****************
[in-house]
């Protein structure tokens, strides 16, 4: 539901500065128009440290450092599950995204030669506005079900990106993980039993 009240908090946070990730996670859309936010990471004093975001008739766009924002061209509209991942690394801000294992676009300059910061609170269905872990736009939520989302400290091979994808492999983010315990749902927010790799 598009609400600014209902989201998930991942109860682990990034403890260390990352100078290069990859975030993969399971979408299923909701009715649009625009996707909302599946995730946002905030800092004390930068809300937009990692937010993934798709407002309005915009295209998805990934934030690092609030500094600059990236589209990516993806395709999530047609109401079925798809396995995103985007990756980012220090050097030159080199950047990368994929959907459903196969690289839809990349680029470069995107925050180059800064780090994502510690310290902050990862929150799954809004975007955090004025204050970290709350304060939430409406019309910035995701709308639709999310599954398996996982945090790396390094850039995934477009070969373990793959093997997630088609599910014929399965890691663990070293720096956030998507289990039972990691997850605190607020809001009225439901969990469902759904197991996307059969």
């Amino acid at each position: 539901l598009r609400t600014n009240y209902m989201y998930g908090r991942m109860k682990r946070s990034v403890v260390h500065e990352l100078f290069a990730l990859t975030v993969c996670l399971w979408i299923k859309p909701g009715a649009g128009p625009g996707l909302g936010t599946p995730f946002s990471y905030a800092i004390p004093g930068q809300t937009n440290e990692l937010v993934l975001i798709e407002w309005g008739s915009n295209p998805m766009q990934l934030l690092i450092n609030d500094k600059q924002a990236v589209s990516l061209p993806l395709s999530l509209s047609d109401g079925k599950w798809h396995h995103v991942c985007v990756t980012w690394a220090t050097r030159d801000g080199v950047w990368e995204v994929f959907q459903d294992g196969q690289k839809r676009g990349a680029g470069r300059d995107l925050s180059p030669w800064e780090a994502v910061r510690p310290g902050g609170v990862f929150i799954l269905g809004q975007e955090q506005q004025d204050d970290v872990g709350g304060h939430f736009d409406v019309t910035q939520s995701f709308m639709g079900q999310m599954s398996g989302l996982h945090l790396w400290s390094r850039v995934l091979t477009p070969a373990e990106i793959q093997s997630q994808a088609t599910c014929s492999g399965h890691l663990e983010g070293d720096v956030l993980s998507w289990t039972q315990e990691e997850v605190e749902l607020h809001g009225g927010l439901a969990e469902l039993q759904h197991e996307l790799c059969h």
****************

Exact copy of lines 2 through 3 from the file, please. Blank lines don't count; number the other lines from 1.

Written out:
């Protein structure tokens, strides 16, 4: 539901500065128009440290450092599950995204030669506005079900990106993980039993 009240908090946070990730996670859309936010990471004093975001008739766009924002061209509209991942690394801000294992676009300059910061609170269905872990736009939520989302400290091979994808492999983010315990749902927010790799 598009609400600014209902989201998930991942109860682990990034403890260390990352100078290069990859975030993969399971979408299923909701009715649009625009996707909302599946995730946002905030800092004390930068809300937009990692937010993934798709407002309005915009295209998805990934934030690092609030500094600059990236589209990516993806395709999530047609109401079925798809396995995103985007990756980012220090050097030159080199950047990368994929959907459903196969690289839809990349680029470069995107925050180059800064780090994502510690310290902050990862929150799954809004975007955090004025204050970290709350304060939430409406019309910035995701709308639709999310599954398996996982945090790396390094850039995934477009070969373990793959093997997630088609599910014929399965890691663990070293720096956030998507289990039972990691997850605190607020809001009225439901969990469902759904197991996307059969």
């Amino acid at each position: 539901l598009r609400t600014n009240y209902m989201y998930g908090r991942m109860k682990r946070s990034v403890v260390h500065e990352l100078f290069a990730l990859t975030v993969c996670l399971w979408i299923k859309p909701g009715a649009g128009p625009g996707l909302g936010t599946p995730f946002s990471y905030a800092i004390p004093g930068q809300t937009n440290e990692l937010v993934l975001i798709e407002w309005g008739s915009n295209p998805m766009q990934l934030l690092i450092n609030d500094k600059q924002a990236v589209s990516l061209p993806l395709s999530l509209s047609d109401g079925k599950w798809h396995h995103v991942c985007v990756t980012w690394a220090t050097r030159d801000g080199v950047w990368e995204v994929f959907q459903d294992g196969q690289k839809r676009g990349a680029g470069r300059d995107l925050s180059p030669w800064e780090a994502v910061r510690p310290g902050g609170v990862f929150i799954l269905g809004q975007e955090q506005q004025d204050d970290v872990g709350g304060h939430f736009d409406v019309t910035q939520s995701f709308m639709g079900q999310m599954s398996g989302l996982h945090l790396w400290s390094r850039v995934l091979t477009p070969a373990e990106i793959q093997s997630q994808a088609t599910c014929s492999g399965h890691l663990e983010g070293d720096v956030l993980s998507w289990t039972q315990e990691e997850v605190e749902l607020h809001g009225g927010l439901a969990e469902l039993q759904h197991e996307l790799c059969h």